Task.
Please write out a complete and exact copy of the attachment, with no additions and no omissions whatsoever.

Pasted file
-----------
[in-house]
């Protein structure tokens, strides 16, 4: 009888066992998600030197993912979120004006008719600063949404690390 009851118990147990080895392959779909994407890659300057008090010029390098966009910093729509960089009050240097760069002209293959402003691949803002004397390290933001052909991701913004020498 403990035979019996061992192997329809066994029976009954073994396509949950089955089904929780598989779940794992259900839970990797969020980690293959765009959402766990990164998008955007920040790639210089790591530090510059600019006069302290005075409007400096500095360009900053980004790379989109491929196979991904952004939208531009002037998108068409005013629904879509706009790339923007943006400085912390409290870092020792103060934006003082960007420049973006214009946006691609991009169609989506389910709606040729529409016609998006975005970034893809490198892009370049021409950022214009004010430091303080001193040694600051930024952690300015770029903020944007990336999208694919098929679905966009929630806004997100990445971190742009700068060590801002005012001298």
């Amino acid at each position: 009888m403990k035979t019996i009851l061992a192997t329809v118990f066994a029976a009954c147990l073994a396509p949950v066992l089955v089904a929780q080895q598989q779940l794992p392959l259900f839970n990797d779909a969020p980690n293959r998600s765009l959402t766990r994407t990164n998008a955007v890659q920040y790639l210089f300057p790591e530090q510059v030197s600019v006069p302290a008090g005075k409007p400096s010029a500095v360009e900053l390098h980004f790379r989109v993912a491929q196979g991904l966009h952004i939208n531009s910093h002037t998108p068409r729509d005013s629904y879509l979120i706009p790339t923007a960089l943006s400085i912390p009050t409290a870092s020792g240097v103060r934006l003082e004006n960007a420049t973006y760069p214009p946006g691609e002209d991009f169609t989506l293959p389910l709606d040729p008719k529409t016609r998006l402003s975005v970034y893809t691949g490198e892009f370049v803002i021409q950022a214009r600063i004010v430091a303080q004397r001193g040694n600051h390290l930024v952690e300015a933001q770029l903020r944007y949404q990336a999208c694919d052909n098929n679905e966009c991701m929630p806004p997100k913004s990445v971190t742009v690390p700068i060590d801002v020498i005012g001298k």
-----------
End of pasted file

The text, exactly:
[in-house]
């Protein structure tokens, strides 16, 4: 009888066992998600030197993912979120004006008719600063949404690390 009851118990147990080895392959779909994407890659300057008090010029390098966009910093729509960089009050240097760069002209293959402003691949803002004397390290933001052909991701913004020498 403990035979019996061992192997329809066994029976009954073994396509949950089955089904929780598989779940794992259900839970990797969020980690293959765009959402766990990164998008955007920040790639210089790591530090510059600019006069302290005075409007400096500095360009900053980004790379989109491929196979991904952004939208531009002037998108068409005013629904879509706009790339923007943006400085912390409290870092020792103060934006003082960007420049973006214009946006691609991009169609989506389910709606040729529409016609998006975005970034893809490198892009370049021409950022214009004010430091303080001193040694600051930024952690300015770029903020944007990336999208694919098929679905966009929630806004997100990445971190742009700068060590801002005012001298």
């Amino acid at each position: 009888m403990k035979t019996i009851l061992a192997t329809v118990f066994a029976a009954c147990l073994a396509p949950v066992l089955v089904a929780q080895q598989q779940l794992p392959l259900f839970n990797d779909a969020p980690n293959r998600s765009l959402t766990r994407t990164n998008a955007v890659q920040y790639l210089f300057p790591e530090q510059v030197s600019v006069p302290a008090g005075k409007p400096s010029a500095v360009e900053l390098h980004f790379r989109v993912a491929q196979g991904l966009h952004i939208n531009s910093h002037t998108p068409r729509d005013s629904y879509l979120i706009p790339t923007a960089l943006s400085i912390p009050t409290a870092s020792g240097v103060r934006l003082e004006n960007a420049t973006y760069p214009p946006g691609e002209d991009f169609t989506l293959p389910l709606d040729p008719k529409t016609r998006l402003s975005v970034y893809t691949g490198e892009f370049v803002i021409q950022a214009r600063i004010v430091a303080q004397r001193g040694n600051h390290l930024v952690e300015a933001q770029l903020r944007y949404q990336a999208c694919d052909n098929n679905e966009c991701m929630p806004p997100k913004s990445v971190t742009v690390p700068i060590d801002v020498i005012g001298k």